Sunday, August 14, 2011

Biometric Time Clocks Gaining Popularity Amongst HR Professionals

With the latest recession having huge impact on businesses, many employers have been forced to cut costs with any means possible.  Usually the first thing to happen is the reduction in staff.  However, what many employers fail to realize that instead of reducing staff, they can maximize the use of their existing HR budgets by keeping better records of their hourly employees.  One of the latest trends sweeping the globe that can help curb unnecessary costs is by using a biometric time clock.
While electronic time clocks have been popular as well in recent years, they definitely have their shortcomings.  For example, employees who use PINS or swipe access cards to punch in/out are easily able to manipulate the system by having their friends enter their PIN or swipe their badge for them.  This is often referred to as buddy punching and costs companies worldwide millions of dollars every year.
The next step in the evolution of the time clock is to eliminate this possibility which is where biometric time clocks come in. These units act very similar to traditional time cards or time punching machines.  Instead of an employee punching a time card to begin or end their shift, they simply swipe their hand under a biometric scanner or fingerprint across a fingerprint reader.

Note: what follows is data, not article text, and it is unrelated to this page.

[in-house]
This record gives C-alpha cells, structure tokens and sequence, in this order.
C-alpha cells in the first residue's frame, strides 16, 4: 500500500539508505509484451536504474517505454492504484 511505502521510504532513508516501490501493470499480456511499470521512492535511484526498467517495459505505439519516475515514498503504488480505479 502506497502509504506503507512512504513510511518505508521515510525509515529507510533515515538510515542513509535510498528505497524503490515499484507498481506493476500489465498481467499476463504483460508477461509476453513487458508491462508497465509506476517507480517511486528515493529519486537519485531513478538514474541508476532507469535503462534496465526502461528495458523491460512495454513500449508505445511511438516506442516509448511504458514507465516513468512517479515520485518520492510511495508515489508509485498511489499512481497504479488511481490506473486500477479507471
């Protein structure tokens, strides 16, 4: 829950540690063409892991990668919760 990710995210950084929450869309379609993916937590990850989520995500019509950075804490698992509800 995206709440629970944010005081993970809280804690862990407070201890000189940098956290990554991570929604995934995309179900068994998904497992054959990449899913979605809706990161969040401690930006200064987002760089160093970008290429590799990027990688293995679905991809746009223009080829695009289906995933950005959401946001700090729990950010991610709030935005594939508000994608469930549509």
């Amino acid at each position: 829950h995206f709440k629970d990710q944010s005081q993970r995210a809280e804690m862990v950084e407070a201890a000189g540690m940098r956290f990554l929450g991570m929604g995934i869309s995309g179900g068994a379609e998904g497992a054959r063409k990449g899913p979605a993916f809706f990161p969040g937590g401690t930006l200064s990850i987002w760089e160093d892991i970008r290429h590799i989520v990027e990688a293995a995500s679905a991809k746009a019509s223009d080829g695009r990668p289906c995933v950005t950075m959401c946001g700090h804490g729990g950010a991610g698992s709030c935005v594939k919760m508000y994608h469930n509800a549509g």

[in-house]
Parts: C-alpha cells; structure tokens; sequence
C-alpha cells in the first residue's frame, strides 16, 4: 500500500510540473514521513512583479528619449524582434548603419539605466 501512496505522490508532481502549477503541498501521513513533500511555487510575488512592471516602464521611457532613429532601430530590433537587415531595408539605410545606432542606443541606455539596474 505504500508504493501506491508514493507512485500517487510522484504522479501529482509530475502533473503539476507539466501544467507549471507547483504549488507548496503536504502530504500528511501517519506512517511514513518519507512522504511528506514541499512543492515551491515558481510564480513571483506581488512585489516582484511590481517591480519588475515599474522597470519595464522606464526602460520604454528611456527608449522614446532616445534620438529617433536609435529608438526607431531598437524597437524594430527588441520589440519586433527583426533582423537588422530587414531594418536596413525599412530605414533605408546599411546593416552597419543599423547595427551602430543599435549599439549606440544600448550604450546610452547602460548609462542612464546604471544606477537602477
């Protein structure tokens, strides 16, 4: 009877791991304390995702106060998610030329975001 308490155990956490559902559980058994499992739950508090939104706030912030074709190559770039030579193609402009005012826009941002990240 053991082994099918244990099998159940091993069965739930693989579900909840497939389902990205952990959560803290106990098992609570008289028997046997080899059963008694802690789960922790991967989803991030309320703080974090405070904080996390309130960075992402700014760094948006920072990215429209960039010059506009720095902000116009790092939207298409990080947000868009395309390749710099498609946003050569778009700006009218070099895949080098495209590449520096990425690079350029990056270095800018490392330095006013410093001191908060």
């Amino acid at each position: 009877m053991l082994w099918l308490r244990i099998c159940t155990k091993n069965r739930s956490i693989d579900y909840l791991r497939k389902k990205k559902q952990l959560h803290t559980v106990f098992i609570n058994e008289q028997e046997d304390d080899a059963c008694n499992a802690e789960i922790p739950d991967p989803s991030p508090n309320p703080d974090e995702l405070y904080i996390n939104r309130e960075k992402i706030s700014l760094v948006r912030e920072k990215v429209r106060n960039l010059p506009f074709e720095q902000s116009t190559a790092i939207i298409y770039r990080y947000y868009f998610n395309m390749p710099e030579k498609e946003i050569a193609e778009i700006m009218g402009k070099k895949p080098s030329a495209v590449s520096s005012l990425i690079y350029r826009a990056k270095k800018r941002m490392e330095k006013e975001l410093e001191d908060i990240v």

Biometric Security on Your Laptop

If you use a password to secure your laptop, your password might be able to be solved by someone else. However, if you use the biometric system, it would be very difficult to solve.
This system is capable of detecting fingerprints or retina, so that only the owner can open the lock. By using biometric systems, other people will not be able to open the existing system on your laptop without having your fingerprints or retina.
That is why, some computer manufacturers are now offering laptops that are built with biometric fingerprint identification systems. This system is useful to prove the authenticity of the user based on the similarities of fingerprints that are stored when the software is first run.

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